I've had several.
Simultaneously, I've had several thoughts on which way this post was going to go. Originally I was going to go along the vein of a blog post from Zauber Paracelsus (which outlines the "nymwars" debacle to the date of that post, people embarking on "Project DeGooglefy" and alternatives to Google services).
Somewhere in there I wanted to write about the DiSo project (which appears to have died), and projects such as Diaspora and Friendika, and how I'm wanting to attempt to help with everything, and where I'm going to expend most of my efforts.
Then I started wondering what all those people that aren't me want. Build it and they will come maybe, but "they" still need to have a use for it and be able to use it.
I'm not nearly important enough to care about the fact that both Facebook and Google datamine like crazy and "require" lots of personal information so they can sell it while claiming that "you have control". I am also quite happy to "go somewhere else" if not happy with the service. In the event people want to know where I've gone, I'm mostly here.
Distributing the eggs
- Gmail: it's being forwarded here, and I'm using emails from this domain for everywhere important
- OpenID: I'm currently using my gmail account for OpenID. I'll be setting this up as a provider once the OpenID Provider hits 7
- G+: going to hack Drupal DiSo. For things usable now there's Diaspora and Friendika
- search: I checked out DuckDuckGo and Dogpile. I'm currently using the former in ssl mode and have the latter stored in the toolbar. Haven't yet needed to go back to Google
- Youtube: probably Vimeo.
- GoogAnalytics: looks like there's a few options, I'm currently eyeing off Piwik (open source! Has Drupal module! And lives on your website! Which will make life so much easier if I ever have to palm off any of my sites)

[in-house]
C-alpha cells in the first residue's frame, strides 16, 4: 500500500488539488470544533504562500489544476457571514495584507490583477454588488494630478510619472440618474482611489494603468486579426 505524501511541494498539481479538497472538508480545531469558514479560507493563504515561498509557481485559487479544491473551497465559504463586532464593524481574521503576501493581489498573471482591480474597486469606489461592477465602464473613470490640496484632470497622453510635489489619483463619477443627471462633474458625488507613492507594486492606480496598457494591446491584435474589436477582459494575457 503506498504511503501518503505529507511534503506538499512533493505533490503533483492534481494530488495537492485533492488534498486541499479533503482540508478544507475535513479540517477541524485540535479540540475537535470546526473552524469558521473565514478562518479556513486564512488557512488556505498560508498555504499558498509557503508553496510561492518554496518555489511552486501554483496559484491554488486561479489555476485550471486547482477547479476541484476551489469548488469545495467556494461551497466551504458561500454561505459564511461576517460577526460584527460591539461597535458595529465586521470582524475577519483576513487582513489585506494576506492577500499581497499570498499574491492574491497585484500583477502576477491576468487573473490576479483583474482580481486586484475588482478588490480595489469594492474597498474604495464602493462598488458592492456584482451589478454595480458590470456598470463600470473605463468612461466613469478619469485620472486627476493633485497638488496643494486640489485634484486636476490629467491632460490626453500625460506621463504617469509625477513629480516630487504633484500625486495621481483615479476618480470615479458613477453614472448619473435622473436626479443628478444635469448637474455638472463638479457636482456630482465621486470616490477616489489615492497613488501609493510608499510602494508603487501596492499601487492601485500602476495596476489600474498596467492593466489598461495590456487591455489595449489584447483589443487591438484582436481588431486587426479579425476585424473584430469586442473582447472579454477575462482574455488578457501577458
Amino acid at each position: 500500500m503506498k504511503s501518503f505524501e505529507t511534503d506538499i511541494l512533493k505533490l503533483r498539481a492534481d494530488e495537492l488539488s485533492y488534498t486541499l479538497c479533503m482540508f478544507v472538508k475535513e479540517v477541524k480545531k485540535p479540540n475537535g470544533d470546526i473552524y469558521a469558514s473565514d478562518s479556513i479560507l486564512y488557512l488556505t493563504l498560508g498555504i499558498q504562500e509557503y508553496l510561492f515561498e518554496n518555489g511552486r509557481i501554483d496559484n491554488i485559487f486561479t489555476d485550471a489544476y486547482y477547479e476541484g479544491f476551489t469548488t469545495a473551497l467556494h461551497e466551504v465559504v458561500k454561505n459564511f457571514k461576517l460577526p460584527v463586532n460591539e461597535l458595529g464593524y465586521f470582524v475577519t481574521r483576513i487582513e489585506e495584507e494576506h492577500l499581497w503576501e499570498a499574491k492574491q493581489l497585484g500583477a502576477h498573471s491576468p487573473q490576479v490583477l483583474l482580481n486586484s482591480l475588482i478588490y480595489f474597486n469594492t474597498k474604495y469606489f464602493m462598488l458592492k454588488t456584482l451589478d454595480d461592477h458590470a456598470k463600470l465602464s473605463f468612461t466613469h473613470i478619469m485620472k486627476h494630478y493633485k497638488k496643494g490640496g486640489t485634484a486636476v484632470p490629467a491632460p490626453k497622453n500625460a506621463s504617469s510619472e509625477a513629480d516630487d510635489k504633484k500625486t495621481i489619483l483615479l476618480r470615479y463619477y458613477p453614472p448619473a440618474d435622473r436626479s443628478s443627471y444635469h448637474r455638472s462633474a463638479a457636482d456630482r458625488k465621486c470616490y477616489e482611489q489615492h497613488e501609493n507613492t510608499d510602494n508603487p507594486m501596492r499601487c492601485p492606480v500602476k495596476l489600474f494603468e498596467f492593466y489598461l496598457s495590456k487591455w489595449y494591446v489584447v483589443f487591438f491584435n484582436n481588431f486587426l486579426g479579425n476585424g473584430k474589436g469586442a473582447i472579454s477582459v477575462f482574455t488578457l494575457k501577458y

Diaspora and Friendika
They're both more or less a direct answer to the centralised social networks, but decentralised. What that means is that there isn't one big cluster of servers owned by one corporation that you have your account on, there are several that are unrelated to each other that host the software, and you can sign up on one of the open pods or perhaps you're lucky enough to have a friend/family member who owns a closed pod or you host your own. Each pod can interact with all the other pods. You can as you wish pack up everything in your account (contacts, files, "apps", all your posts, as I understand it anyway) and move it to another pod without losing anything. You can use whatever name you like and whatever picture you like.
Decentralised social networking as explained on whatisdiaspora.com
Both support @mentions and #tags. Friendika is built on the xamp stack and Diaspora is a Ruby on Rails thing. Friendika appears more feature rich, but I don't have an account anywhere yet and I'm still working on setting up pods so I can't say a lot on it. Diaspora is currently pretty bare bones but is working on catching up.
I haven't noticed much in the way of discussion on the project itself lately, and if anyone is doing any development on it they are doing it very quietly. As far as I can tell, it's more decentralised again as it appears to be based around a website as a node/profile using the internet as a social network.